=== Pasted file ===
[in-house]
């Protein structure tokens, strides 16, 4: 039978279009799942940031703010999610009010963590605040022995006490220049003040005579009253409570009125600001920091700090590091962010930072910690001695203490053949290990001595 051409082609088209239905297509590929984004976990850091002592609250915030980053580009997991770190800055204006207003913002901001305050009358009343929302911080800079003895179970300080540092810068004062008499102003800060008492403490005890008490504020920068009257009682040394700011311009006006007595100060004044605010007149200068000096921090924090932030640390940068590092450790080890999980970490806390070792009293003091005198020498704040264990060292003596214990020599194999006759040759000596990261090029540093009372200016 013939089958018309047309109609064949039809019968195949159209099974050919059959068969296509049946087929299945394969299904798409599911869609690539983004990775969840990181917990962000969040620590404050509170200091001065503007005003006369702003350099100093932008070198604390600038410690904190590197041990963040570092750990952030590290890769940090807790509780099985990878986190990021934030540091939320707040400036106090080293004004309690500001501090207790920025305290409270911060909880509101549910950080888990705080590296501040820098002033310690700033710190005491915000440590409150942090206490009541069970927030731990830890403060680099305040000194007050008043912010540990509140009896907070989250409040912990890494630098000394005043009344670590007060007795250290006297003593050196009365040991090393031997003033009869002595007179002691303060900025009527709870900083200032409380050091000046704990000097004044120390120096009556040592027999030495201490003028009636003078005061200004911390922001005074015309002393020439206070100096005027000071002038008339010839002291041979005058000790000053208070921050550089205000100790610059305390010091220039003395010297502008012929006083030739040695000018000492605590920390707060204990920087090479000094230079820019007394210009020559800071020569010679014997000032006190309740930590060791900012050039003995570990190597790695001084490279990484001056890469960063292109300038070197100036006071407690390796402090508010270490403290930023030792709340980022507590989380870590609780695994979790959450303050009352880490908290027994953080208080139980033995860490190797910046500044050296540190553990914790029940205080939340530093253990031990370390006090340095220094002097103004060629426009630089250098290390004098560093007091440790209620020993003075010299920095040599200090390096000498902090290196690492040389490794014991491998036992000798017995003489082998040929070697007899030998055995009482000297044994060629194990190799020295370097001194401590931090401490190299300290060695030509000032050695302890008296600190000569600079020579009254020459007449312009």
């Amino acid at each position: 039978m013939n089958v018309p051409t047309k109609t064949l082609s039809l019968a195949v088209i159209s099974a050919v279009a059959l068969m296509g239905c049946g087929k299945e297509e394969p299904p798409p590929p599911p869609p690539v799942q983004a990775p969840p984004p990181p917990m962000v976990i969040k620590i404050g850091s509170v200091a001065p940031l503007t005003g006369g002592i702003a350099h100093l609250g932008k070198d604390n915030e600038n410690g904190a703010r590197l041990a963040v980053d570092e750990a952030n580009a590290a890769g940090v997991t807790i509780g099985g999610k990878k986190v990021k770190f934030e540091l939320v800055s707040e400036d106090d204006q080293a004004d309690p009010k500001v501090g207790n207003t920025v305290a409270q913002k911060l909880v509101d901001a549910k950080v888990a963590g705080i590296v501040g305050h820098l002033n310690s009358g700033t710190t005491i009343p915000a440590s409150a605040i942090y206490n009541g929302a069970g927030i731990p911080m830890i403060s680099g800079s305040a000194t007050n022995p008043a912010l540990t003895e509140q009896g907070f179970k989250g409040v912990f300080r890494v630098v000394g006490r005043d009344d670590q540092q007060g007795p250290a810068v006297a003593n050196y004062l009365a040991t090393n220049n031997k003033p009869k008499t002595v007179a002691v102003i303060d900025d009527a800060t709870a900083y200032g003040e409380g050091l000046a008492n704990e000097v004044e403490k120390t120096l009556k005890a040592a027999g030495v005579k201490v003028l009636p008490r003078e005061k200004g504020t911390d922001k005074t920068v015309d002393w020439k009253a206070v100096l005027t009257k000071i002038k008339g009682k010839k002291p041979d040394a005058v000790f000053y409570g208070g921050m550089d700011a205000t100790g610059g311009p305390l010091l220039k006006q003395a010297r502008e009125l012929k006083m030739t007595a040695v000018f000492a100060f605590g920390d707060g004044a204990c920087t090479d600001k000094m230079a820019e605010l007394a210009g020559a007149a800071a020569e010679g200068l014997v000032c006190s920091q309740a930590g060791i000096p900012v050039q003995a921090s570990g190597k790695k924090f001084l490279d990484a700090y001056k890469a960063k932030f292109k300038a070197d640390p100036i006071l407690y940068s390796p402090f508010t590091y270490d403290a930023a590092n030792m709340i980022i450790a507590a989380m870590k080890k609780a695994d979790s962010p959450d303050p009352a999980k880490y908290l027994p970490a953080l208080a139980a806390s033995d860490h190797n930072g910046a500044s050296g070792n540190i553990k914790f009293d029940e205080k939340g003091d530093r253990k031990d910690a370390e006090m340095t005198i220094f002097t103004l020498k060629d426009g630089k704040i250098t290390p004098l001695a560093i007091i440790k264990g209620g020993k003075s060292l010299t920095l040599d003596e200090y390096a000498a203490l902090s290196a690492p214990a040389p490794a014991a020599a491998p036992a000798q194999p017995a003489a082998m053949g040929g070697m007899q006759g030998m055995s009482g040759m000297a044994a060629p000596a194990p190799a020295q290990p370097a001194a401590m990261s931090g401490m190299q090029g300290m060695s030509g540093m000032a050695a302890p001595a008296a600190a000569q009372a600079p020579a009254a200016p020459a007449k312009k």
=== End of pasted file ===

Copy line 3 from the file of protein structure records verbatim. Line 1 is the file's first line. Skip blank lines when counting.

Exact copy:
């Amino acid at each position: 039978m013939n089958v018309p051409t047309k109609t064949l082609s039809l019968a195949v088209i159209s099974a050919v279009a059959l068969m296509g239905c049946g087929k299945e297509e394969p299904p798409p590929p599911p869609p690539v799942q983004a990775p969840p984004p990181p917990m962000v976990i969040k620590i404050g850091s509170v200091a001065p940031l503007t005003g006369g002592i702003a350099h100093l609250g932008k070198d604390n915030e600038n410690g904190a703010r590197l041990a963040v980053d570092e750990a952030n580009a590290a890769g940090v997991t807790i509780g099985g999610k990878k986190v990021k770190f934030e540091l939320v800055s707040e400036d106090d204006q080293a004004d309690p009010k500001v501090g207790n207003t920025v305290a409270q913002k911060l909880v509101d901001a549910k950080v888990a963590g705080i590296v501040g305050h820098l002033n310690s009358g700033t710190t005491i009343p915000a440590s409150a605040i942090y206490n009541g929302a069970g927030i731990p911080m830890i403060s680099g800079s305040a000194t007050n022995p008043a912010l540990t003895e509140q009896g907070f179970k989250g409040v912990f300080r890494v630098v000394g006490r005043d009344d670590q540092q007060g007795p250290a810068v006297a003593n050196y004062l009365a040991t090393n220049n031997k003033p009869k008499t002595v007179a002691v102003i303060d900025d009527a800060t709870a900083y200032g003040e409380g050091l000046a008492n704990e000097v004044e403490k120390t120096l009556k005890a040592a027999g030495v005579k201490v003028l009636p008490r003078e005061k200004g504020t911390d922001k005074t920068v015309d002393w020439k009253a206070v100096l005027t009257k000071i002038k008339g009682k010839k002291p041979d040394a005058v000790f000053y409570g208070g921050m550089d700011a205000t100790g610059g311009p305390l010091l220039k006006q003395a010297r502008e009125l012929k006083m030739t007595a040695v000018f000492a100060f605590g920390d707060g004044a204990c920087t090479d600001k000094m230079a820019e605010l007394a210009g020559a007149a800071a020569e010679g200068l014997v000032c006190s920091q309740a930590g060791i000096p900012v050039q003995a921090s570990g190597k790695k924090f001084l490279d990484a700090y001056k890469a960063k932030f292109k300038a070197d640390p100036i006071l407690y940068s390796p402090f508010t590091y270490d403290a930023a590092n030792m709340i980022i450790a507590a989380m870590k080890k609780a695994d979790s962010p959450d303050p009352a999980k880490y908290l027994p970490a953080l208080a139980a806390s033995d860490h190797n930072g910046a500044s050296g070792n540190i553990k914790f009293d029940e205080k939340g003091d530093r253990k031990d910690a370390e006090m340095t005198i220094f002097t103004l020498k060629d426009g630089k704040i250098t290390p004098l001695a560093i007091i440790k264990g209620g020993k003075s060292l010299t920095l040599d003596e200090y390096a000498a203490l902090s290196a690492p214990a040389p490794a014991a020599a491998p036992a000798q194999p017995a003489a082998m053949g040929g070697m007899q006759g030998m055995s009482g040759m000297a044994a060629p000596a194990p190799a020295q290990p370097a001194a401590m990261s931090g401490m190299q090029g300290m060695s030509g540093m000032a050695a302890p001595a008296a600190a000569q009372a600079p020579a009254a200016p020459a007449k312009k």